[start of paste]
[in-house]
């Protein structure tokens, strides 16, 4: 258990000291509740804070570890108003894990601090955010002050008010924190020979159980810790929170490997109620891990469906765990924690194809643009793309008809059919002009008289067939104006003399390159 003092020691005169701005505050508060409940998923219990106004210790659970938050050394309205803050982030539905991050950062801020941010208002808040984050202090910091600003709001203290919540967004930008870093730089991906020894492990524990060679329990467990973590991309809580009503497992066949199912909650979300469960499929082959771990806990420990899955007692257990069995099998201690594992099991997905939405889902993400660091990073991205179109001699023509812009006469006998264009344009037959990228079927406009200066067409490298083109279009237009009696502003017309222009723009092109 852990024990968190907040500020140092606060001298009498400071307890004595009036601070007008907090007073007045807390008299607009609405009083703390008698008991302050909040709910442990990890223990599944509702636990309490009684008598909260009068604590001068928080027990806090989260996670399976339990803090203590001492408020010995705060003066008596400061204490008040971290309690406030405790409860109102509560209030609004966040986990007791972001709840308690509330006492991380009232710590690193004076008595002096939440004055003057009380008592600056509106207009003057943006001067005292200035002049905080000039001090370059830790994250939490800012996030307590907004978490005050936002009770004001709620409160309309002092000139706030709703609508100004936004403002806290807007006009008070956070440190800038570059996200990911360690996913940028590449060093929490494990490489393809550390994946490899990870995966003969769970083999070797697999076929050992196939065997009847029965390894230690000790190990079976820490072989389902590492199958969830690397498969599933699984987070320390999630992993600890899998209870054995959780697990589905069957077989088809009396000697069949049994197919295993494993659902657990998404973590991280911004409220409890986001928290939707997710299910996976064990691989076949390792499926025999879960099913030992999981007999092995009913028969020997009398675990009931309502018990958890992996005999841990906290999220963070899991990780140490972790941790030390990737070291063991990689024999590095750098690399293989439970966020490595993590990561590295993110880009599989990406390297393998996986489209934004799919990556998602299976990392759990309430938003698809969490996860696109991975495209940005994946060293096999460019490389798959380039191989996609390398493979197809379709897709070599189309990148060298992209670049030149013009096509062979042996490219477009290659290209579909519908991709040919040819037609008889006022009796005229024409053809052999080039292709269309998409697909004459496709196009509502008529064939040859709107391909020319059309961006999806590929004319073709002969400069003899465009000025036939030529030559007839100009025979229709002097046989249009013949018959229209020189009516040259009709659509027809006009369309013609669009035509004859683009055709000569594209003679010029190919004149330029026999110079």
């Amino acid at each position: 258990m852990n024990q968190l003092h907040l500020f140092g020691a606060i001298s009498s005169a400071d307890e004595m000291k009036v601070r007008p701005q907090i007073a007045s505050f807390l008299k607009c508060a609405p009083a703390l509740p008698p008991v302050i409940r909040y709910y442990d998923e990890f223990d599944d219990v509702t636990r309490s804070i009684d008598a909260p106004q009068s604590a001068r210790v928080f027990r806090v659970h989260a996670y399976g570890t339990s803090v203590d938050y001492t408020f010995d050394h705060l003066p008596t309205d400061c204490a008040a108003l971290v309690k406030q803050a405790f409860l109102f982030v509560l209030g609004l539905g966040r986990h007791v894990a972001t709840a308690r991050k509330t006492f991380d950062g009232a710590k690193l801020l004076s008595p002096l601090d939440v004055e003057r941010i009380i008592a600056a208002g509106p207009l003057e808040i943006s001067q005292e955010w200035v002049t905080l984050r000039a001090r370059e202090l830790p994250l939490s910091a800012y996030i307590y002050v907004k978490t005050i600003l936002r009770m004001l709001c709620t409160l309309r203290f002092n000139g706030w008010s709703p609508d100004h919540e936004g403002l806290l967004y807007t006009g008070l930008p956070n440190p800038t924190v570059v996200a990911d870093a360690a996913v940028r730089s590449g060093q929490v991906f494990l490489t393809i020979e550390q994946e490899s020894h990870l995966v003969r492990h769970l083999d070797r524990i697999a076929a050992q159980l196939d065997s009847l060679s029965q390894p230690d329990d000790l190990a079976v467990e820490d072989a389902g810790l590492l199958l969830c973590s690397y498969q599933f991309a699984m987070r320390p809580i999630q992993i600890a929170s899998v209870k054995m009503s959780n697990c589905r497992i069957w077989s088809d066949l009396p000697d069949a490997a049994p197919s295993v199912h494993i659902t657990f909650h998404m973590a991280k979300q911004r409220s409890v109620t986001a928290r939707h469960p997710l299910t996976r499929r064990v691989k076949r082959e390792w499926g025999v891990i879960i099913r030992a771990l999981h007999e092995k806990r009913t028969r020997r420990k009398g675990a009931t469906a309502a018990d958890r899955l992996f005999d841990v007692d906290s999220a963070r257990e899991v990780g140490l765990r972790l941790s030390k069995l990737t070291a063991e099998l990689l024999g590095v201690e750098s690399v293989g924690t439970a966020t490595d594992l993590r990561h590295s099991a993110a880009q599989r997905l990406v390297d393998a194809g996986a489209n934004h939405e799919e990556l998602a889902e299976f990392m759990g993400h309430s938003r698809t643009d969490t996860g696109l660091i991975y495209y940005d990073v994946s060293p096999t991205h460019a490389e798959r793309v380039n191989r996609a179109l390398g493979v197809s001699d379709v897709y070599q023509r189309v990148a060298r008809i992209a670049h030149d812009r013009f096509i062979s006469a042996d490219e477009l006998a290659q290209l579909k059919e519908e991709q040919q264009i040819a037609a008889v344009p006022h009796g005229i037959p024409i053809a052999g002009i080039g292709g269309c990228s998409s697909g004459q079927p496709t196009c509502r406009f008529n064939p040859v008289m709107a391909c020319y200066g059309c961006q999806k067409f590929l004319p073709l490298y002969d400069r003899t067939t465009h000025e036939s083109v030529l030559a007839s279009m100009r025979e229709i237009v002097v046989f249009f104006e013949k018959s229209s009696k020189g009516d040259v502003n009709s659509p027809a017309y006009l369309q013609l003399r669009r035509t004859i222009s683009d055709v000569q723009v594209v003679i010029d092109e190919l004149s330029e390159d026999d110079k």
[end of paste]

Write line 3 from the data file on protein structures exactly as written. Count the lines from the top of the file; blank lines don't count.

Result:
């Amino acid at each position: 258990m852990n024990q968190l003092h907040l500020f140092g020691a606060i001298s009498s005169a400071d307890e004595m000291k009036v601070r007008p701005q907090i007073a007045s505050f807390l008299k607009c508060a609405p009083a703390l509740p008698p008991v302050i409940r909040y709910y442990d998923e990890f223990d599944d219990v509702t636990r309490s804070i009684d008598a909260p106004q009068s604590a001068r210790v928080f027990r806090v659970h989260a996670y399976g570890t339990s803090v203590d938050y001492t408020f010995d050394h705060l003066p008596t309205d400061c204490a008040a108003l971290v309690k406030q803050a405790f409860l109102f982030v509560l209030g609004l539905g966040r986990h007791v894990a972001t709840a308690r991050k509330t006492f991380d950062g009232a710590k690193l801020l004076s008595p002096l601090d939440v004055e003057r941010i009380i008592a600056a208002g509106p207009l003057e808040i943006s001067q005292e955010w200035v002049t905080l984050r000039a001090r370059e202090l830790p994250l939490s910091a800012y996030i307590y002050v907004k978490t005050i600003l936002r009770m004001l709001c709620t409160l309309r203290f002092n000139g706030w008010s709703p609508d100004h919540e936004g403002l806290l967004y807007t006009g008070l930008p956070n440190p800038t924190v570059v996200a990911d870093a360690a996913v940028r730089s590449g060093q929490v991906f494990l490489t393809i020979e550390q994946e490899s020894h990870l995966v003969r492990h769970l083999d070797r524990i697999a076929a050992q159980l196939d065997s009847l060679s029965q390894p230690d329990d000790l190990a079976v467990e820490d072989a389902g810790l590492l199958l969830c973590s690397y498969q599933f991309a699984m987070r320390p809580i999630q992993i600890a929170s899998v209870k054995m009503s959780n697990c589905r497992i069957w077989s088809d066949l009396p000697d069949a490997a049994p197919s295993v199912h494993i659902t657990f909650h998404m973590a991280k979300q911004r409220s409890v109620t986001a928290r939707h469960p997710l299910t996976r499929r064990v691989k076949r082959e390792w499926g025999v891990i879960i099913r030992a771990l999981h007999e092995k806990r009913t028969r020997r420990k009398g675990a009931t469906a309502a018990d958890r899955l992996f005999d841990v007692d906290s999220a963070r257990e899991v990780g140490l765990r972790l941790s030390k069995l990737t070291a063991e099998l990689l024999g590095v201690e750098s690399v293989g924690t439970a966020t490595d594992l993590r990561h590295s099991a993110a880009q599989r997905l990406v390297d393998a194809g996986a489209n934004h939405e799919e990556l998602a889902e299976f990392m759990g993400h309430s938003r698809t643009d969490t996860g696109l660091i991975y495209y940005d990073v994946s060293p096999t991205h460019a490389e798959r793309v380039n191989r996609a179109l390398g493979v197809s001699d379709v897709y070599q023509r189309v990148a060298r008809i992209a670049h030149d812009r013009f096509i062979s006469a042996d490219e477009l006998a290659q290209l579909k059919e519908e991709q040919q264009i040819a037609a008889v344009p006022h009796g005229i037959p024409i053809a052999g002009i080039g292709g269309c990228s998409s697909g004459q079927p496709t196009c509502r406009f008529n064939p040859v008289m709107a391909c020319y200066g059309c961006q999806k067409f590929l004319p073709l490298y002969d400069r003899t067939t465009h000025e036939s083109v030529l030559a007839s279009m100009r025979e229709i237009v002097v046989f249009f104006e013949k018959s229209s009696k020189g009516d040259v502003n009709s659509p027809a017309y006009l369309q013609l003399r669009r035509t004859i222009s683009d055709v000569q723009v594209v003679i010029d092109e190919l004149s330029e390159d026999d110079k």